I have worked in a variety of teams, small and big, and the dynamics are always different. Particularly with today’s challenges, whether it’s pandemic related or not, the relationships are more complex and therefore lead to different results. It’s not just about liking the person you are working next to (although it helps). According to studies (link below), “enabling conditions” are key to the success of any given team. Strong leadership for example is a key element : would the All Blacks keep winning as they do if they didn’t have a strong coach and captain? A supportive structure is also an element of success: if your team feels empowered, supported, and enabled, you’re already halfway there.

However, what I want to focus on today is for me one of the most critical elements of team work, and that’s our allegoric kitten: the common goal.

If you have a sports team, common goal will be winning the game. If you are a software development company, the common goal might be to deliver quality software for your client. Whatever this goal is, it is the train tracks your team is riding on. To be inspired to work and surpass themselves (like going out in the rain to get a kitten), teams must know what they are working towards, and be on board with it. Communication is therefore key, from the top down but also sideways, in whatever way shape or form (Slack, Stand-ups, reviews, Teams ….).

The goal must be challenging to avoid boredom and complacency (“let’s go and find the kitten that’s hiding, but we know roughly where it’s hiding”), but must also be achievable. Who has been set unachievable targets before? *raise hand*. These are the best way to disengage your team. Same goes with extended targets (as in “you’ll get a kitten in 5 years time if you keep doing this”). As we know, so much can happen so quickly that goals are more rewarding if they are close in time (“let’s get the kitten this afternoon”).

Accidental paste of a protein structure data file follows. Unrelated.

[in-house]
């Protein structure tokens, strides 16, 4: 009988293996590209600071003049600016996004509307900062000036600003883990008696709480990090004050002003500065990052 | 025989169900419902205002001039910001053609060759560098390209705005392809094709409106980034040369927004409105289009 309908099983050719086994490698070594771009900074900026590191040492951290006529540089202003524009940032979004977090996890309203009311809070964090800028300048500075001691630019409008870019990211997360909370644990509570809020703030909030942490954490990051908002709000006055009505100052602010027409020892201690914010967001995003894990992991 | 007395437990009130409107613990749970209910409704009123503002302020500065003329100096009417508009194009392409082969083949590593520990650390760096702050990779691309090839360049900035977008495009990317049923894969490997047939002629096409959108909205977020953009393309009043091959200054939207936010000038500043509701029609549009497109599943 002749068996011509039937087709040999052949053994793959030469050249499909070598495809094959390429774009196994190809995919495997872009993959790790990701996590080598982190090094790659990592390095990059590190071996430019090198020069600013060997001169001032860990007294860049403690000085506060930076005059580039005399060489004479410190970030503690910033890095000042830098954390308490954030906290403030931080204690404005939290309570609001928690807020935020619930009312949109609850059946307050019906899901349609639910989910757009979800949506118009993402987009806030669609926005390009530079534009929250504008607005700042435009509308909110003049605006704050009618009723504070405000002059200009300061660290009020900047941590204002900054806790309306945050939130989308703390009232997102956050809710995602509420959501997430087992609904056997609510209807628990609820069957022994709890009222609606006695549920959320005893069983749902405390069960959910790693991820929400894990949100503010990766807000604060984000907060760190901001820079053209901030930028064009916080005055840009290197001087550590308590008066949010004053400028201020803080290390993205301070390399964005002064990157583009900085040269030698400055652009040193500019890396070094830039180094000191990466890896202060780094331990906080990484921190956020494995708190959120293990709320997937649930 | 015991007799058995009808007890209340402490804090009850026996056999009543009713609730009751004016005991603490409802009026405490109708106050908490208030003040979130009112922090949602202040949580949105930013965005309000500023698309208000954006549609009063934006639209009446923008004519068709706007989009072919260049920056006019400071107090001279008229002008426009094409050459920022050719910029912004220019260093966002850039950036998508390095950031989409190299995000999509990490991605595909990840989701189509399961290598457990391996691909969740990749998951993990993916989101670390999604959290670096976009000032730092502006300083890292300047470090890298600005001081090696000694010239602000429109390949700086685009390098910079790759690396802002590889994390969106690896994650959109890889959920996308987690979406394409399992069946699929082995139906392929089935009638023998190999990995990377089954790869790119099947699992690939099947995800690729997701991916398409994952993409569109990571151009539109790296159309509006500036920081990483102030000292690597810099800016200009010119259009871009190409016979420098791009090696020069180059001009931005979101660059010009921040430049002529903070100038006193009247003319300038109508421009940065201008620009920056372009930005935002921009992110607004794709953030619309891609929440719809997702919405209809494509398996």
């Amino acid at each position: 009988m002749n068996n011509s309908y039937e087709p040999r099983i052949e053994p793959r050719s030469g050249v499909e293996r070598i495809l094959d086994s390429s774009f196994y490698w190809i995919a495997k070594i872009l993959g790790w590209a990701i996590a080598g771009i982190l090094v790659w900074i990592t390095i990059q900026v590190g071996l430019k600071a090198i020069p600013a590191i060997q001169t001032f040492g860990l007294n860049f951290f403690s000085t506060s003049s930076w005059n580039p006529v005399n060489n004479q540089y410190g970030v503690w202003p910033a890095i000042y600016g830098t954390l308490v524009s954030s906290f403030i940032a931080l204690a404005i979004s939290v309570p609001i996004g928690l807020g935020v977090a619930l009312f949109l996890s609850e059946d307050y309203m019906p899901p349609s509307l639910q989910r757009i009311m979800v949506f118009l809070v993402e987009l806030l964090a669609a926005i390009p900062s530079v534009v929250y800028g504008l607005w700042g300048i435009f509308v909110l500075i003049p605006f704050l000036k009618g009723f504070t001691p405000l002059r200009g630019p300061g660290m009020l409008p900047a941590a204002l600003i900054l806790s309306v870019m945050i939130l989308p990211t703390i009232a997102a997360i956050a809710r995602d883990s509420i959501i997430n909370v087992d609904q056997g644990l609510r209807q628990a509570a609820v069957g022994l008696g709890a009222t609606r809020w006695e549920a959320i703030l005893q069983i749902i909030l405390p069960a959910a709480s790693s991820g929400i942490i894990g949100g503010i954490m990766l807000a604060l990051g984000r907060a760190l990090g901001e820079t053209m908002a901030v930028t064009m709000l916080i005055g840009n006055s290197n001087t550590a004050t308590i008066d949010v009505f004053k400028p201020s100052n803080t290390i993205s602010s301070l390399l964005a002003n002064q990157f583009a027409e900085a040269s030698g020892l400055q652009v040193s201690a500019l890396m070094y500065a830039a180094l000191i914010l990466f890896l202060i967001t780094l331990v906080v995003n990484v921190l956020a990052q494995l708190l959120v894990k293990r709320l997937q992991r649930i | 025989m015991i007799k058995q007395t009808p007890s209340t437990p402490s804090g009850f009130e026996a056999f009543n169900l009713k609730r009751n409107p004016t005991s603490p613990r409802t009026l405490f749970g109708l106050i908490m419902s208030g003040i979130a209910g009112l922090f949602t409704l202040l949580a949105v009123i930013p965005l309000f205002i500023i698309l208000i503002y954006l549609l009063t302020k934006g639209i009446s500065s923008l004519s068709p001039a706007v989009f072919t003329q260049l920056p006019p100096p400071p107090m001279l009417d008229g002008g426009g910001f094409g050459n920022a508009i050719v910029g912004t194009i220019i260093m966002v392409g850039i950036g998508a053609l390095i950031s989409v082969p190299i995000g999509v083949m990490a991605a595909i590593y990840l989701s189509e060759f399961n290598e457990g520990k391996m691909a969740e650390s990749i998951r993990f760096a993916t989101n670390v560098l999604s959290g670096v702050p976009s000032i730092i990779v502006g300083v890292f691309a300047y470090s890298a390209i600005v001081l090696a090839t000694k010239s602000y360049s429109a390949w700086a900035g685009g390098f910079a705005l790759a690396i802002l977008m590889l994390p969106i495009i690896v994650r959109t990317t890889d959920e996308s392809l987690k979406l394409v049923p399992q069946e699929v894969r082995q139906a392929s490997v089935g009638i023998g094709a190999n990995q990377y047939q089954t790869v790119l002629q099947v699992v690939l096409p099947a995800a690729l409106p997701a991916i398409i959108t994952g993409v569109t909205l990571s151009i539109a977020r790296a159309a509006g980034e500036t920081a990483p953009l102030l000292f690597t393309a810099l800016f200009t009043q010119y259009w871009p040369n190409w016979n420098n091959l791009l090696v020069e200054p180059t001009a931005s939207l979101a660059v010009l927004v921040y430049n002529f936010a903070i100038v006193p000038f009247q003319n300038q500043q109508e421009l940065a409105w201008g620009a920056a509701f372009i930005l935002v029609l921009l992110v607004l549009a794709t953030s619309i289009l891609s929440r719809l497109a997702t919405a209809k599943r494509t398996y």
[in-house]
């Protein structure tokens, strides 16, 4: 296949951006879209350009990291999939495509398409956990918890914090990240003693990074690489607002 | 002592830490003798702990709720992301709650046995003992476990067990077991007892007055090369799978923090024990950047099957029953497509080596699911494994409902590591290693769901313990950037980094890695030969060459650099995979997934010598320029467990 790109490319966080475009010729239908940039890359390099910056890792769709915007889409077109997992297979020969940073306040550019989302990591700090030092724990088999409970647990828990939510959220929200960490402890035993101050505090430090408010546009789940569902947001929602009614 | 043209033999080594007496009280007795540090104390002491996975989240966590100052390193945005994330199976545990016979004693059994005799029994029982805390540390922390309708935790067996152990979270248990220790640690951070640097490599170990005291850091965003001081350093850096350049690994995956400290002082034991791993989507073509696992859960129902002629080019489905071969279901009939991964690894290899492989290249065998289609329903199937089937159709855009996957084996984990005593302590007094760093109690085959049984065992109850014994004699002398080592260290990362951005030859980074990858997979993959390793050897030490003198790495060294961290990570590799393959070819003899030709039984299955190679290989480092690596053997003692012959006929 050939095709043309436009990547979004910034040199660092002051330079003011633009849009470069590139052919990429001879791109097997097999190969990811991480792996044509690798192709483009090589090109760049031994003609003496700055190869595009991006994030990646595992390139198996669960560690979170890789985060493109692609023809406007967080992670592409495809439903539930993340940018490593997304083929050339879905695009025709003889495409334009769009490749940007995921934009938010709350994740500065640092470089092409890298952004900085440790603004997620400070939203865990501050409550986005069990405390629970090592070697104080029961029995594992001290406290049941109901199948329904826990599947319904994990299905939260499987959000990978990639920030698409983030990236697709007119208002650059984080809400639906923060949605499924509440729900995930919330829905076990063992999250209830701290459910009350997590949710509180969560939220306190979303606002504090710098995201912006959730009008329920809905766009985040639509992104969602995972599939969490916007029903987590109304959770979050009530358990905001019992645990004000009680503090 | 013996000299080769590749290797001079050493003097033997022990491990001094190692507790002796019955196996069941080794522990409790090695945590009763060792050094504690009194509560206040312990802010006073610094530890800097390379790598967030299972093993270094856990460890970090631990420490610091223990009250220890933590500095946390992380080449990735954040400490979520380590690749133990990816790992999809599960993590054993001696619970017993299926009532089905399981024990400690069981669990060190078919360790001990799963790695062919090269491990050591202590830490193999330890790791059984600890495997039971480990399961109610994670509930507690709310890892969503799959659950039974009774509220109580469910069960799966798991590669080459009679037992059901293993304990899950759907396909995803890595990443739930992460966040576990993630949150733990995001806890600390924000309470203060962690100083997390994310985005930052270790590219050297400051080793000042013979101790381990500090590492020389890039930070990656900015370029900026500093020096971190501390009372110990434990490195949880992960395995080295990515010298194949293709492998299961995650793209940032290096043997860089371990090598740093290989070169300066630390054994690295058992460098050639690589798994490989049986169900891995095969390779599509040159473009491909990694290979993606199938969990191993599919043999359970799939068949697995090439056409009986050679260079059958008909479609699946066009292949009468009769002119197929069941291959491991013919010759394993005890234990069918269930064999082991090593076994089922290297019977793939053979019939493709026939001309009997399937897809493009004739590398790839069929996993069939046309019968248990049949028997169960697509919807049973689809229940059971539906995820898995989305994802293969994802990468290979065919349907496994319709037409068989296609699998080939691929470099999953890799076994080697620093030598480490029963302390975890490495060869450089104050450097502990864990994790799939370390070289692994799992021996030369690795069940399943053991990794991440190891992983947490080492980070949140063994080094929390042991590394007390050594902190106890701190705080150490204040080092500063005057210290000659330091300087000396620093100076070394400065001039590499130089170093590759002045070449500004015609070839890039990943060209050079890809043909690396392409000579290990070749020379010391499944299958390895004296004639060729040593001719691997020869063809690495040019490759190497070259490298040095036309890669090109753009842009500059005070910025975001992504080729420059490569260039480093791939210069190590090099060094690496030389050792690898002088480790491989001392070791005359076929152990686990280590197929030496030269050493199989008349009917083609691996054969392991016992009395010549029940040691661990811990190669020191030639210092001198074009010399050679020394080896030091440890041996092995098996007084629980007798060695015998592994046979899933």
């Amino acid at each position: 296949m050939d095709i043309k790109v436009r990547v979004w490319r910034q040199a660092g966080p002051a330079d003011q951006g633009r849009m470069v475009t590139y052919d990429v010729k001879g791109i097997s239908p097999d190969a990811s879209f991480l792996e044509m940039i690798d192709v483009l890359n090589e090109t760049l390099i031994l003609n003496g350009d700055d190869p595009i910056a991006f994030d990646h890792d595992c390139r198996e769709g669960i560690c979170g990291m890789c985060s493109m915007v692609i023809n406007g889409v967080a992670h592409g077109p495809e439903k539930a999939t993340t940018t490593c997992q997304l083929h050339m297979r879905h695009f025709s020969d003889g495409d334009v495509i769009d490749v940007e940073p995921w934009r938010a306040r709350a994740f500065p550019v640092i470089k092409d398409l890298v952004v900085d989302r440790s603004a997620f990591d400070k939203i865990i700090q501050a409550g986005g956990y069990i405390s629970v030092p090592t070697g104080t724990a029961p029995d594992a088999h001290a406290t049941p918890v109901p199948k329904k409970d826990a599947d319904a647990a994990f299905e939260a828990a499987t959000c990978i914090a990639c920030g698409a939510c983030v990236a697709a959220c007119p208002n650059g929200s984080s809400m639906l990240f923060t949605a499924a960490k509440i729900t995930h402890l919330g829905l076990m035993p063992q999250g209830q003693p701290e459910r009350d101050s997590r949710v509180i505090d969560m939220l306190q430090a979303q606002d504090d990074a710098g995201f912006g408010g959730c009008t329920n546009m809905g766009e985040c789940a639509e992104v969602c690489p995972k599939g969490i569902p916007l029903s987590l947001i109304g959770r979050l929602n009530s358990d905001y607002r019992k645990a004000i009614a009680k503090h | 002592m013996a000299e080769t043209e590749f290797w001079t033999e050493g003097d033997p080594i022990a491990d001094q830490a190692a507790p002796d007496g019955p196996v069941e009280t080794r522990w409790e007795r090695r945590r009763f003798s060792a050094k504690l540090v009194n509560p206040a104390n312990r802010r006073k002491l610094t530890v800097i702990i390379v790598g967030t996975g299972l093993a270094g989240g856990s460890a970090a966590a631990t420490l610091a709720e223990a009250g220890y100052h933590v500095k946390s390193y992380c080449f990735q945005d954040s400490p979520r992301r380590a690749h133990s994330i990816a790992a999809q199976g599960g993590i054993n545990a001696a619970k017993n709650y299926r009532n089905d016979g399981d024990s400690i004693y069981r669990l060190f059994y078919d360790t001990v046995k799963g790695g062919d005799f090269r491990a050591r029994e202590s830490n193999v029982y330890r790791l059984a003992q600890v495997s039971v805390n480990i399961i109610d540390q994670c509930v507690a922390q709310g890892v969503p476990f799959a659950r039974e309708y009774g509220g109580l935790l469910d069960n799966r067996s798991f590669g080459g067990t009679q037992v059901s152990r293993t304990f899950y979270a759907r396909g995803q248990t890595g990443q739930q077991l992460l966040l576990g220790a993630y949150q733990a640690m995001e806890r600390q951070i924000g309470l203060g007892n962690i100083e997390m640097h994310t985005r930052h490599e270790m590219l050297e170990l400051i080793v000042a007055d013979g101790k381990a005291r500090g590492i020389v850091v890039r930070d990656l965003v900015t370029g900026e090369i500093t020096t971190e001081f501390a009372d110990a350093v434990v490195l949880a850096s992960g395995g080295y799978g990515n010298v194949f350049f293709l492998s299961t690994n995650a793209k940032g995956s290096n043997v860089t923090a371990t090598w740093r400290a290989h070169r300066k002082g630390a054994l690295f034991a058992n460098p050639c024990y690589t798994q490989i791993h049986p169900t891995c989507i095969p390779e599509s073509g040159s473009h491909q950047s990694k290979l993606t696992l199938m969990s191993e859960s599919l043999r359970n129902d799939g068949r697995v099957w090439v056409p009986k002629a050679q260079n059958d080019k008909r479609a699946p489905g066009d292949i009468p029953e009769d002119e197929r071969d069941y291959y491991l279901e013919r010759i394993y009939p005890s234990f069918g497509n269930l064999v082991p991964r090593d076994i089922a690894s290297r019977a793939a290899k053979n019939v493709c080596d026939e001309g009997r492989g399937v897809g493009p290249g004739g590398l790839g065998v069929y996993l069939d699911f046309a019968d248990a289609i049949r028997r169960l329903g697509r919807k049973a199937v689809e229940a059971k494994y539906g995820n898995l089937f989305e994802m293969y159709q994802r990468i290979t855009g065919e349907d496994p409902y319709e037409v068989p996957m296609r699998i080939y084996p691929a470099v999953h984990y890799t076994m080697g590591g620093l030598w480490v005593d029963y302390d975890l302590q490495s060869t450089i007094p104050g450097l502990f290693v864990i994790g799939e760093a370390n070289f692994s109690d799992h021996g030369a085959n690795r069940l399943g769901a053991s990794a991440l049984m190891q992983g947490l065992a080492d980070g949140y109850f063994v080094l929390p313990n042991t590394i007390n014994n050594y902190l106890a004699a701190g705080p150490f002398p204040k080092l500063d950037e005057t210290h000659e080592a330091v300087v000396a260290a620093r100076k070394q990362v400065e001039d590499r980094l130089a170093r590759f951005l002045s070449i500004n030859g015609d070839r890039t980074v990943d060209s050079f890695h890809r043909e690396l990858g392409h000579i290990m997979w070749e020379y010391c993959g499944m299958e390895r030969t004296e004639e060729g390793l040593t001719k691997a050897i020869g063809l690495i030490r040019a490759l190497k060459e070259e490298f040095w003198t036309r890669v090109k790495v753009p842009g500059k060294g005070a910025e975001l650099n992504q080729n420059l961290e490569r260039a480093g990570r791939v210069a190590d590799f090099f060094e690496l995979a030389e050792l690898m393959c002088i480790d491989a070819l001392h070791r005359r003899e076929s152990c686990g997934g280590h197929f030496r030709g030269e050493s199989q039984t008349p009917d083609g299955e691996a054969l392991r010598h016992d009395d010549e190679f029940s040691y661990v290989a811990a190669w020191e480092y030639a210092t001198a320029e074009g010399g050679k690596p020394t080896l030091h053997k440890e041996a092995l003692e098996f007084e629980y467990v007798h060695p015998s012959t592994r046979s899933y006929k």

People see reward differently: money, praise, promotion, job satisfaction. This belongs to the individuals in the team that will then see their cup filled differently, and it falls back on the team leader to then reward individuals appropriately (“you can cuddle the kitten” vs “you can keep the kitten” vs “you know the kitten has been found and is safe”). The link here is this common goal (“rescue the kitten”).

In my opinion, the belief in this common goal is the key to the success of the team. This goal must be communicated clearly, updated as goes, and most importantly feedback must be gathered regularly to ensure that the goal is not only understood but still shared. External and internal factors can come and disrupt this common goal which can then lead to a shift of engagement from the team (change in personal situation, sickness, holidays ….). So never assume that everybody understands or is working towards that common goal because “that’s what the goal is”. Set clear expectations, check in with the team, and go get that kitten.

In my opinion, the belief in this common goal is the key to the success of the team. This goal must be communicated clearly, updated as goes, and most importantly feedback must be gathered regularly to ensure that the goal is not only understood but still shared. External and internal factors can come and disrupt this common goal which can then lead to a shift of engagement from the team (change in personal situation, sickness, holidays ….). So never assume that everybody understands or is working towards that common goal because “that’s what the goal is”. Set clear expectations, check in with the team, and go get that kitten.

Link: https://hbr.org/2016/06/the-secrets-of-great-teamwork